Enjoy seeing a stunning variety of exotic birds in a beautiful landscape with a pleasant climate…

When the Portuguese first arrived in Taiwan, they called it Formosa, meaning the beautiful island. The wonderful scenery is thanks to a spine of forested mountains, which cover almost half of the island, and rise to over 13,000 feet! These mountains are carved by deep river valleys and the resulting topography provides a range of habitats which are home to the second highest bird density on earth! Amongst the 500 or more species recorded here are at least 23 endemics with exciting names like Taiwan Hwamei, Styan’s Bulbul, Taiwan Whistling Thrush, Taiwan and Black-necklaced Scimitar Babblers, White-whiskered and Rufous-crowned Laughingthrushes, Collared Bush Robin, Steere’s Liocichla, White-eared Sibia and Taiwan Yuhina, plus the stunning Mikado and Swinhoe’s Pheasants, and the Taiwan Blue Magpie, which is the national bird of this friendly safe country. Located on the Tropic of Cancer, as well as the East Asian flyway, the island enjoys a pleasant climate in April, ranging from warm to cool according to the altitude, and at this exciting time, the exotic resident birds are joined by thousands of birds from the Asian mainland which is just 62 miles away across the Formosa Strait. So, with all this fantastic scenery and birdlife, along with good food, and an interesting culture, Taiwan has a lot to offer. Throughout a fabulous trip on this amazing bird rich island we shall be accompanied by an experienced local guide.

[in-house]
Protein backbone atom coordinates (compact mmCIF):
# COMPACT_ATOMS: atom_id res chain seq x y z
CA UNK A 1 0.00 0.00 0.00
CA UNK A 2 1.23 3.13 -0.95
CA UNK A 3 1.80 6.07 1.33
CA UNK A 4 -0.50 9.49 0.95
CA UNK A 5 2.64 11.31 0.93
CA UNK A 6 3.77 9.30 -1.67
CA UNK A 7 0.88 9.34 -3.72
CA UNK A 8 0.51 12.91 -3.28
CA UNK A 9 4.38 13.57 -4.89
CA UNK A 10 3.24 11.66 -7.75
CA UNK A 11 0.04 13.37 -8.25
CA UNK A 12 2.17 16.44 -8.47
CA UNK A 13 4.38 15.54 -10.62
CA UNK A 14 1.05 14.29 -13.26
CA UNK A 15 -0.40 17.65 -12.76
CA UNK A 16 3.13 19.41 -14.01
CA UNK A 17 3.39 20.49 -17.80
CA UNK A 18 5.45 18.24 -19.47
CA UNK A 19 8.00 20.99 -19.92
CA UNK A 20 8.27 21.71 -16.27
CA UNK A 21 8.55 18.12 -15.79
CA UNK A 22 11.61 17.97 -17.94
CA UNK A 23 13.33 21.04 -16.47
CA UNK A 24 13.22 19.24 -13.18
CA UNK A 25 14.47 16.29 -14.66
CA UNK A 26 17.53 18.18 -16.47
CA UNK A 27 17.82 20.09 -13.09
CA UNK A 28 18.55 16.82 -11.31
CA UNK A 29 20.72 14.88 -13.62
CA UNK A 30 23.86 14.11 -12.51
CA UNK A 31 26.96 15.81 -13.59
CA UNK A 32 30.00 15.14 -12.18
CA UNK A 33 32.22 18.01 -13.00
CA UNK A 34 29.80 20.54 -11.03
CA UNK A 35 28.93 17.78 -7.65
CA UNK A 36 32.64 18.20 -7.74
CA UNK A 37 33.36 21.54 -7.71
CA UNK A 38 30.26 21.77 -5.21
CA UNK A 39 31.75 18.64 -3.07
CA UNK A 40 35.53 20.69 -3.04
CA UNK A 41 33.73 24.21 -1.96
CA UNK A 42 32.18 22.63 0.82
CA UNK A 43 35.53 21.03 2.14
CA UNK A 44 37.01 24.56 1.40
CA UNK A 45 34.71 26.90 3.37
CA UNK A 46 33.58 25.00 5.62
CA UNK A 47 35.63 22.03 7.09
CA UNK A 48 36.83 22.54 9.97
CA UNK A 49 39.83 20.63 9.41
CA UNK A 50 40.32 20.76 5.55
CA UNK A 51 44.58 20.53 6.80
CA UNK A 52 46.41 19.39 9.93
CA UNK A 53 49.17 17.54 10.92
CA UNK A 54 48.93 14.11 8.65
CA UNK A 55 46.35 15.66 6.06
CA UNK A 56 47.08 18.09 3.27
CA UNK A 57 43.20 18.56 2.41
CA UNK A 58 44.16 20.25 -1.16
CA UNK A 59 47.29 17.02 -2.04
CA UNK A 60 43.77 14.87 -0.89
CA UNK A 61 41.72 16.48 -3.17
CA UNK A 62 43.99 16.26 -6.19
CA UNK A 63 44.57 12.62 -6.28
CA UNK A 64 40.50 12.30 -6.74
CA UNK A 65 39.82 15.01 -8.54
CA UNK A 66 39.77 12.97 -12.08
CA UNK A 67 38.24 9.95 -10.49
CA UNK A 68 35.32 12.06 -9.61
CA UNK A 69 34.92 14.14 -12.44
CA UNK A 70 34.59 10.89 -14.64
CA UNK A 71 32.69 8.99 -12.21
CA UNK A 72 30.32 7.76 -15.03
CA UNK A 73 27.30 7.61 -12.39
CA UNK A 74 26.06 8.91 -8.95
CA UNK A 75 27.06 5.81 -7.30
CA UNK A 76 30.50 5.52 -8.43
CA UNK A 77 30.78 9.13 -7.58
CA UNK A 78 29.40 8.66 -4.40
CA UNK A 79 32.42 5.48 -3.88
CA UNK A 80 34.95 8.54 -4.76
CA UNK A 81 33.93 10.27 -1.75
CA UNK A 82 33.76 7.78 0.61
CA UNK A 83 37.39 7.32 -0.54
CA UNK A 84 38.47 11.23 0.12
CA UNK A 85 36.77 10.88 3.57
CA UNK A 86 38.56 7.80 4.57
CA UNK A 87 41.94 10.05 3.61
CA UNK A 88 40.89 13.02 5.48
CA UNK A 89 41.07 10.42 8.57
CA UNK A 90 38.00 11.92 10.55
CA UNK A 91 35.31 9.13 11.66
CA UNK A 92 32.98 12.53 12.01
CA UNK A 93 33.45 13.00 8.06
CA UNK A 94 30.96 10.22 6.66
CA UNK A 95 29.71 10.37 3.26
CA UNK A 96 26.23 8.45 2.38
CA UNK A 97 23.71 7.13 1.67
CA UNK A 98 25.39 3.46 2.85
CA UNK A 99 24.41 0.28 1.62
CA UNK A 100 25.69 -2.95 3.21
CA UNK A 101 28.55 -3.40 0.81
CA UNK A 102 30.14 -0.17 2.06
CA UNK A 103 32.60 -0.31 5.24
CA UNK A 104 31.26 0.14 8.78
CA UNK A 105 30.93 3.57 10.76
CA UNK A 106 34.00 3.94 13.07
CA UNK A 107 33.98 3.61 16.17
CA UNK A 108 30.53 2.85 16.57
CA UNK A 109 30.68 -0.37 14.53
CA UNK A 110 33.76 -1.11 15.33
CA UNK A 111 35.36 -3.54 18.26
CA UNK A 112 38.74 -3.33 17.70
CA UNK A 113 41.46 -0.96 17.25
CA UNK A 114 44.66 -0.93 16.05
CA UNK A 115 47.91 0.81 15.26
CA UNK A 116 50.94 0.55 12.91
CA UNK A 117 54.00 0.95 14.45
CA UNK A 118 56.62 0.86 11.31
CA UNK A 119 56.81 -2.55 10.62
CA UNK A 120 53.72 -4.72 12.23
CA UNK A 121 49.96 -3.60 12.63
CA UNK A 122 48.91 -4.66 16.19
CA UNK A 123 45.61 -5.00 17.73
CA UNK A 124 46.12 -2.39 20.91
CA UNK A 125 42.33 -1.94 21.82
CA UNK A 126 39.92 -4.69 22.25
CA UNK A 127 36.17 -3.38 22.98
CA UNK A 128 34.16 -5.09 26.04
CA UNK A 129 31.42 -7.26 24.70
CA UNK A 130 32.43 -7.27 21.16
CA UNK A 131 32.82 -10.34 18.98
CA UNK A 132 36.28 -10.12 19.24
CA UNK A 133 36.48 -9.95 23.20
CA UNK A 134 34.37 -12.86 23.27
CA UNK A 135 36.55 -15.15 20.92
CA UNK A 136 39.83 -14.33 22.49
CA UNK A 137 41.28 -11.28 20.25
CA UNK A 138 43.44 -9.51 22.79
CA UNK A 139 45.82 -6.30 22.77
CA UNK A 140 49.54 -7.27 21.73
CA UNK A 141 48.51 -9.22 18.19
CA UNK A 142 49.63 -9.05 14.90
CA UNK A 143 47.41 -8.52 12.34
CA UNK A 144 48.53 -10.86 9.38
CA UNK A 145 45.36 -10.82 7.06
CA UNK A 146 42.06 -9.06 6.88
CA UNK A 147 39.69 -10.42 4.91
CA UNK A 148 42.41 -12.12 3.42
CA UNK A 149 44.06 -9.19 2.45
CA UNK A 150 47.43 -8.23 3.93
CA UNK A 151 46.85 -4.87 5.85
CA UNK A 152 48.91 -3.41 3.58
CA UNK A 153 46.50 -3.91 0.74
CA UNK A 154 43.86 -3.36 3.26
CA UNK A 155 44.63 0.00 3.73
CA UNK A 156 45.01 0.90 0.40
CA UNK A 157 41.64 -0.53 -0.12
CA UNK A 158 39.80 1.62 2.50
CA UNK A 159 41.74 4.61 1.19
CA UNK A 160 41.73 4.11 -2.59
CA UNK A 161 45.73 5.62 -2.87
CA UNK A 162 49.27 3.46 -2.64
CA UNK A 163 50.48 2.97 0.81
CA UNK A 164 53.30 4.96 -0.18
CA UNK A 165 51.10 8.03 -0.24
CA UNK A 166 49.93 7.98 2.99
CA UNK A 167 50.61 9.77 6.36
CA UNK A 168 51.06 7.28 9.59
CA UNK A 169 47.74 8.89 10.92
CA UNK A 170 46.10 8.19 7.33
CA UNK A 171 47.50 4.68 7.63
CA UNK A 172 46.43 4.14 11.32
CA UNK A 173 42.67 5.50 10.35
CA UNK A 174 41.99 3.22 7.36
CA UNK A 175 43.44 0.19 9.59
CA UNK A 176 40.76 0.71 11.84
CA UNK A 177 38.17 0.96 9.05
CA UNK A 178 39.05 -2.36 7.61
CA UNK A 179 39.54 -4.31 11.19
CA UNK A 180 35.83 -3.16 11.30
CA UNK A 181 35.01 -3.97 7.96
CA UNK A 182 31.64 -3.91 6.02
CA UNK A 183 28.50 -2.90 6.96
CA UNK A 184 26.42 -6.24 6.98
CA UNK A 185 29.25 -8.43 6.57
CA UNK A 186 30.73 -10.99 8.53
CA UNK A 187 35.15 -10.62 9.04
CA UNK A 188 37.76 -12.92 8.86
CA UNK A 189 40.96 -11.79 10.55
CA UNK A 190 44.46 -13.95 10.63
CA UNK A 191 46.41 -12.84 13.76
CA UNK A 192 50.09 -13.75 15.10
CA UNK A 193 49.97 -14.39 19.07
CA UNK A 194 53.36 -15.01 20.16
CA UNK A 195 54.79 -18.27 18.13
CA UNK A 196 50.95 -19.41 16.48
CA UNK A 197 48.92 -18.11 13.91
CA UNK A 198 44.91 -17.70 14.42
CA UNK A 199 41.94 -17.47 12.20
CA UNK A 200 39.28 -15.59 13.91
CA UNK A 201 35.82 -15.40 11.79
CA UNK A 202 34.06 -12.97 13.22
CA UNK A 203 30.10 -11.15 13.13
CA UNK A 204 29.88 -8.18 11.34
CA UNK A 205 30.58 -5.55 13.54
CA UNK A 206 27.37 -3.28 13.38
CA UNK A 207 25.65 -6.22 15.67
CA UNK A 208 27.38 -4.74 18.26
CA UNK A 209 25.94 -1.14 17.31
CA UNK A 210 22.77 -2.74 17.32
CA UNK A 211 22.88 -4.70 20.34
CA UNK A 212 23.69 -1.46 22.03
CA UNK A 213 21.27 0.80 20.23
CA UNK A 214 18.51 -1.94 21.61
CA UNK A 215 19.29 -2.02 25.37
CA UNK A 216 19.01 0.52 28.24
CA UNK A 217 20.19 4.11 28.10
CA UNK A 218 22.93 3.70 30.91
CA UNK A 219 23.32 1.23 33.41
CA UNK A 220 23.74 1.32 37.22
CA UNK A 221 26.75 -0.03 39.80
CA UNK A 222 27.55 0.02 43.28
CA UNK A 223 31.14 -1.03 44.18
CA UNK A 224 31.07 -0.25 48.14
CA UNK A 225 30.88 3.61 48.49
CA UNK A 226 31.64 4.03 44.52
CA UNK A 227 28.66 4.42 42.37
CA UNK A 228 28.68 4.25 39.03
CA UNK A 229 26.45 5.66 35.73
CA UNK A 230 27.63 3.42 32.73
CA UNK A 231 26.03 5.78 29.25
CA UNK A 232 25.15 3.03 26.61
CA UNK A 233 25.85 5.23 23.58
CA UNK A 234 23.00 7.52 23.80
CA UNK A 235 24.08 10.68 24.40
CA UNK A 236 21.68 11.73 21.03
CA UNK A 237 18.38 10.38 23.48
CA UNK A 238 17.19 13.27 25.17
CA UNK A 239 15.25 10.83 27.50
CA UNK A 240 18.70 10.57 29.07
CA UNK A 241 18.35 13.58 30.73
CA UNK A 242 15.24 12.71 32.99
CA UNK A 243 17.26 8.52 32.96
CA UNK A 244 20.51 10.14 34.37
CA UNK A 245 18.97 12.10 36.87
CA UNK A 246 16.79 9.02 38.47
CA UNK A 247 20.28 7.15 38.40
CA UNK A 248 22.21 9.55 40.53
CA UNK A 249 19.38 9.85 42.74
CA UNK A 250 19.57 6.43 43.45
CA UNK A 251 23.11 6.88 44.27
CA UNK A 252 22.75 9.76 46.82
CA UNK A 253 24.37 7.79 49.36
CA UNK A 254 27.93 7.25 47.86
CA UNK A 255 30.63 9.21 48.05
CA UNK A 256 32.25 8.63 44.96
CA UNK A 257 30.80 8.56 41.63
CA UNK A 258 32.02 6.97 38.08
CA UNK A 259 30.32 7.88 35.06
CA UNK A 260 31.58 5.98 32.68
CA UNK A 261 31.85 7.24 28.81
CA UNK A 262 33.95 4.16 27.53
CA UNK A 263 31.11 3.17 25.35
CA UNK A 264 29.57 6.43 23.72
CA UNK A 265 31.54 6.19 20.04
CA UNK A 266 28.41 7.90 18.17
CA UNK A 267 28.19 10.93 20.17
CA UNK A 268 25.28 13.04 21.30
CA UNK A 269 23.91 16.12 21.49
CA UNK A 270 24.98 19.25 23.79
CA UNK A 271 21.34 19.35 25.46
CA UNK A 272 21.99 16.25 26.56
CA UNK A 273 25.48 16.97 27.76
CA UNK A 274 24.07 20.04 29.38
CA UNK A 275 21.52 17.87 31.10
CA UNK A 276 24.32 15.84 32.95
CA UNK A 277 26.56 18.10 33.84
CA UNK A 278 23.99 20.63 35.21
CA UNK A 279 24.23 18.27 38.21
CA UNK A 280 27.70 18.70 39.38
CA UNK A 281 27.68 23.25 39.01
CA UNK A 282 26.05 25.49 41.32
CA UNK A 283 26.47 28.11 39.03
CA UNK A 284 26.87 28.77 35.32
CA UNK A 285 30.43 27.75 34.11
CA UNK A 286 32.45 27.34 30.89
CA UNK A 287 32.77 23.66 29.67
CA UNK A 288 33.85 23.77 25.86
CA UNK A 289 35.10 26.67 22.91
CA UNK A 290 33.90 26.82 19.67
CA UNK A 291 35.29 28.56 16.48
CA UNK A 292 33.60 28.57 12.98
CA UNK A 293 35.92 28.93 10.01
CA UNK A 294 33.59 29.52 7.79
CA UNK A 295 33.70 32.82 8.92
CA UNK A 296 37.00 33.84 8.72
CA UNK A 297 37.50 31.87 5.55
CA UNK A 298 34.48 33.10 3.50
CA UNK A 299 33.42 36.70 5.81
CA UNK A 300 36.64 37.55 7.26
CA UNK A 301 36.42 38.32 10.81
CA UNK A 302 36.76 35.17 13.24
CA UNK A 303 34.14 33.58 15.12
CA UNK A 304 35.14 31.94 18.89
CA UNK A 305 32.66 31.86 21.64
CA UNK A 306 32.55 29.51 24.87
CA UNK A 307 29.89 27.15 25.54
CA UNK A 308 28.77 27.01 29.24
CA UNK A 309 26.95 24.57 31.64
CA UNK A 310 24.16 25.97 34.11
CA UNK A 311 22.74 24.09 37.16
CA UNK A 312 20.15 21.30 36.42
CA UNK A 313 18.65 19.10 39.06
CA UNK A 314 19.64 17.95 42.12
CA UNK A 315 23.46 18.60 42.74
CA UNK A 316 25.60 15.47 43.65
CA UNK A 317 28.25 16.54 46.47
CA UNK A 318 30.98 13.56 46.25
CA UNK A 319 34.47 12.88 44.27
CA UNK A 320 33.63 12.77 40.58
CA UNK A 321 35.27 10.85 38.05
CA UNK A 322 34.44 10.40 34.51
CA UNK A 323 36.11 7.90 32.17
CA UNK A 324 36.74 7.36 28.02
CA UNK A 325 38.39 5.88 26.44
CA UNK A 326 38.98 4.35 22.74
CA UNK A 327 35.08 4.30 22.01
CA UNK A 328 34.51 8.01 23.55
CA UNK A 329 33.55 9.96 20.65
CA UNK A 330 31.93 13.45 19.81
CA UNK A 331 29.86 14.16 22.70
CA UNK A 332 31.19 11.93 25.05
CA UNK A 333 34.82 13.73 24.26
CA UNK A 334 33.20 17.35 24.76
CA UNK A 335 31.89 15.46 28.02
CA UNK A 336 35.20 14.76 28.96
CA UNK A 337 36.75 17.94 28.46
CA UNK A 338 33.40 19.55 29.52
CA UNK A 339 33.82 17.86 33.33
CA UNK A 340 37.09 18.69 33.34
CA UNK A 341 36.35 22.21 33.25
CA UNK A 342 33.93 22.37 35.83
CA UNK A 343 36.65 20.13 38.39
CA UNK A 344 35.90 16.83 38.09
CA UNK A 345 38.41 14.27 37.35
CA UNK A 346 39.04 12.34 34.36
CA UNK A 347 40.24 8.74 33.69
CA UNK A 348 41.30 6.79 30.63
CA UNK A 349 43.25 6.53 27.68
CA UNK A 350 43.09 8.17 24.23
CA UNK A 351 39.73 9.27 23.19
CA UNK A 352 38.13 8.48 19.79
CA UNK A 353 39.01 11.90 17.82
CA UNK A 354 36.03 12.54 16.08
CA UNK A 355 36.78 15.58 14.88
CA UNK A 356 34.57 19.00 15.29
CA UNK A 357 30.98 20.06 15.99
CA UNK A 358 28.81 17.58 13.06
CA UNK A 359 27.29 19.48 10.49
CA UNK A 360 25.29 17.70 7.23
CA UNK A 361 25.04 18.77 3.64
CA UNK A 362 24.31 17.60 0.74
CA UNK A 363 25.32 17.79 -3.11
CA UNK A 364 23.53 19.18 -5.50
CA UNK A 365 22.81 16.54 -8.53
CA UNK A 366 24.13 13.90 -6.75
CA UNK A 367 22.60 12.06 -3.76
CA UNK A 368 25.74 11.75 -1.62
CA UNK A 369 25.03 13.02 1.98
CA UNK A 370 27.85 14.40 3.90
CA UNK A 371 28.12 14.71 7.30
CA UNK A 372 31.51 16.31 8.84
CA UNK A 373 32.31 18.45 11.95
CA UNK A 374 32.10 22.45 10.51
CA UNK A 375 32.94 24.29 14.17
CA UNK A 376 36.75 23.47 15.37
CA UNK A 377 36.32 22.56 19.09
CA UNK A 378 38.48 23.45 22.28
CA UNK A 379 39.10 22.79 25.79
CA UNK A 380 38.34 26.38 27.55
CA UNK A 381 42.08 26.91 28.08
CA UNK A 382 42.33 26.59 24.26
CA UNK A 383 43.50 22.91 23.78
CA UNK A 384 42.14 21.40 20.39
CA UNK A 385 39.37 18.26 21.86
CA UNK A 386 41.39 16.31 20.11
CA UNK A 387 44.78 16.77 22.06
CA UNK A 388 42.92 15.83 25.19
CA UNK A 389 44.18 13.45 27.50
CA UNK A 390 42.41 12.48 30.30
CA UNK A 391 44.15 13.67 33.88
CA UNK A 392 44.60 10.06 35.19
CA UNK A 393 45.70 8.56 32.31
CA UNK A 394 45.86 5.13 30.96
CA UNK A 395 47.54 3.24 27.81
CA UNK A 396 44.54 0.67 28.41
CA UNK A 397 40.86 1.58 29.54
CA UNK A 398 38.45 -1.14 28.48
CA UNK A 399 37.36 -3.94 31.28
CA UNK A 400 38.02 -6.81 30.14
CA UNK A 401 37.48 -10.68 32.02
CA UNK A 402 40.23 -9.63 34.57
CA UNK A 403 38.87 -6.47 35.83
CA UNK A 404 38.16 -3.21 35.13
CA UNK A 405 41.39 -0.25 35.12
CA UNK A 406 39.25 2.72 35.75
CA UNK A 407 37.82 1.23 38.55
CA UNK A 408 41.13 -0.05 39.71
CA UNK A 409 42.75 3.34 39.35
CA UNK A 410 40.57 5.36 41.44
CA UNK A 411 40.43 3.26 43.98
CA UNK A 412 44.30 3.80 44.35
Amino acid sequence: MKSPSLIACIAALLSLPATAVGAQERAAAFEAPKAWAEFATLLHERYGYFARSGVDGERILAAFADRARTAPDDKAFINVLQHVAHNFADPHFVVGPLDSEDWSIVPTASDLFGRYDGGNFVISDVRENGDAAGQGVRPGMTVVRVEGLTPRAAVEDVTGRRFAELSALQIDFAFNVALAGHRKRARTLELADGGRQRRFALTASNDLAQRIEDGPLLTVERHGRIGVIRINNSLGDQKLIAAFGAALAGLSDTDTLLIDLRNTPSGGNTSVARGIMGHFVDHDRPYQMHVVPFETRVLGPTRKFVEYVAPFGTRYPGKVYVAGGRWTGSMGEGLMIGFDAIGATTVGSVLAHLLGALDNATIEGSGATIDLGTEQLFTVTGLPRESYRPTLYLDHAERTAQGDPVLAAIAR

Taiwan Blue Magpie

Day 1 We depart Birmingham or Heathrow on an afternoon/evening flight with Emirates Airlines to Dubai. (To be confirmed once schedules are known). Dinner and overnight in flight.
Day 2 We transfer to a morning onward flight to Taipei, arriving this evening, where we will be met by our local guide and transferred a short distance to our first hotel. Dinner and overnight at the Hotel Riverview in Taipei.